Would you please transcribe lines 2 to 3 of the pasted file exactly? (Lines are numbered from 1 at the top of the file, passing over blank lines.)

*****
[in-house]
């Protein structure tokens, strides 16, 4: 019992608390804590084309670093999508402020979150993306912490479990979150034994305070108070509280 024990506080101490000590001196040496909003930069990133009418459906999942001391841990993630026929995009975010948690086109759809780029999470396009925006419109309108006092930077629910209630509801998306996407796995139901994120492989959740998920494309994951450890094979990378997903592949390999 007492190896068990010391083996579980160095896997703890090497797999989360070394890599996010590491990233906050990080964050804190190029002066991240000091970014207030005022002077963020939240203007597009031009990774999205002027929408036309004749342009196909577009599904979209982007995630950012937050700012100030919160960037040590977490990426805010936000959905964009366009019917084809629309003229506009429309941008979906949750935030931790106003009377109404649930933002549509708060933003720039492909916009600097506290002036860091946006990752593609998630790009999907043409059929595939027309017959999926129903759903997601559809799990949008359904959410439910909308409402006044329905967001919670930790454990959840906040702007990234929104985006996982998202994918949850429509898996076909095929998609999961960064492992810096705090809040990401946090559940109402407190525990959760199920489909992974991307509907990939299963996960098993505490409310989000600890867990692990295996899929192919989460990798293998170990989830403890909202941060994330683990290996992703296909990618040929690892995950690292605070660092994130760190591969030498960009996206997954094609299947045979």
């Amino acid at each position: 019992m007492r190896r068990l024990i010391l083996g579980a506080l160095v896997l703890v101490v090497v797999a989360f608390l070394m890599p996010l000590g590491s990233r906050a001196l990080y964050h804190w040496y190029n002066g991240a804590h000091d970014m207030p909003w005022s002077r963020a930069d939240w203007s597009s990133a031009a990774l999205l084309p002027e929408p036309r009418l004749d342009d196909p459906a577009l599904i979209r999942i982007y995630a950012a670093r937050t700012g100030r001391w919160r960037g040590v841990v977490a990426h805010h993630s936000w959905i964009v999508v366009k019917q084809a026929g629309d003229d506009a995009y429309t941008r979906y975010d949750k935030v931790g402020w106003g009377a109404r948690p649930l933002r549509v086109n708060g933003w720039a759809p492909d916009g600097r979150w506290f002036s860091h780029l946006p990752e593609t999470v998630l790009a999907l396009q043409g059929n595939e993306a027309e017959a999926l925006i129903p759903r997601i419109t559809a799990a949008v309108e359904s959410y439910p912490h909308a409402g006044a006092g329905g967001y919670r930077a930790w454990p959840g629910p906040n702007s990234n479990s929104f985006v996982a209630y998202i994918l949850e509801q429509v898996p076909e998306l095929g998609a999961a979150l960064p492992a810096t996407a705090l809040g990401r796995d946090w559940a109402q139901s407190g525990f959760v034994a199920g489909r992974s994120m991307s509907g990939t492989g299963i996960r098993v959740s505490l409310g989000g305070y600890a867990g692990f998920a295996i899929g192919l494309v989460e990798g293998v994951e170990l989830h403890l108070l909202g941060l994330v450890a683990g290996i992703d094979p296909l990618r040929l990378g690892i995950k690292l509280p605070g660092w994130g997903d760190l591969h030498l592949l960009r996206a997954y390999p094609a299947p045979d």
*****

């Protein structure tokens, strides 16, 4: 019992608390804590084309670093999508402020979150993306912490479990979150034994305070108070509280 024990506080101490000590001196040496909003930069990133009418459906999942001391841990993630026929995009975010948690086109759809780029999470396009925006419109309108006092930077629910209630509801998306996407796995139901994120492989959740998920494309994951450890094979990378997903592949390999 007492190896068990010391083996579980160095896997703890090497797999989360070394890599996010590491990233906050990080964050804190190029002066991240000091970014207030005022002077963020939240203007597009031009990774999205002027929408036309004749342009196909577009599904979209982007995630950012937050700012100030919160960037040590977490990426805010936000959905964009366009019917084809629309003229506009429309941008979906949750935030931790106003009377109404649930933002549509708060933003720039492909916009600097506290002036860091946006990752593609998630790009999907043409059929595939027309017959999926129903759903997601559809799990949008359904959410439910909308409402006044329905967001919670930790454990959840906040702007990234929104985006996982998202994918949850429509898996076909095929998609999961960064492992810096705090809040990401946090559940109402407190525990959760199920489909992974991307509907990939299963996960098993505490409310989000600890867990692990295996899929192919989460990798293998170990989830403890909202941060994330683990290996992703296909990618040929690892995950690292605070660092994130760190591969030498960009996206997954094609299947045979």
């Amino acid at each position: 019992m007492r190896r068990l024990i010391l083996g579980a506080l160095v896997l703890v101490v090497v797999a989360f608390l070394m890599p996010l000590g590491s990233r906050a001196l990080y964050h804190w040496y190029n002066g991240a804590h000091d970014m207030p909003w005022s002077r963020a930069d939240w203007s597009s990133a031009a990774l999205l084309p002027e929408p036309r009418l004749d342009d196909p459906a577009l599904i979209r999942i982007y995630a950012a670093r937050t700012g100030r001391w919160r960037g040590v841990v977490a990426h805010h993630s936000w959905i964009v999508v366009k019917q084809a026929g629309d003229d506009a995009y429309t941008r979906y975010d949750k935030v931790g402020w106003g009377a109404r948690p649930l933002r549509v086109n708060g933003w720039a759809p492909d916009g600097r979150w506290f002036s860091h780029l946006p990752e593609t999470v998630l790009a999907l396009q043409g059929n595939e993306a027309e017959a999926l925006i129903p759903r997601i419109t559809a799990a949008v309108e359904s959410y439910p912490h909308a409402g006044a006092g329905g967001y919670r930077a930790w454990p959840g629910p906040n702007s990234n479990s929104f985006v996982a209630y998202i994918l949850e509801q429509v898996p076909e998306l095929g998609a999961a979150l960064p492992a810096t996407a705090l809040g990401r796995d946090w559940a109402q139901s407190g525990f959760v034994a199920g489909r992974s994120m991307s509907g990939t492989g299963i996960r098993v959740s505490l409310g989000g305070y600890a867990g692990f998920a295996i899929g192919l494309v989460e990798g293998v994951e170990l989830h403890l108070l909202g941060l994330v450890a683990g290996i992703d094979p296909l990618r040929l990378g690892i995950k690292l509280p605070g660092w994130g997903d760190l591969h030498l592949l960009r996206a997954y390999p094609a299947p045979d």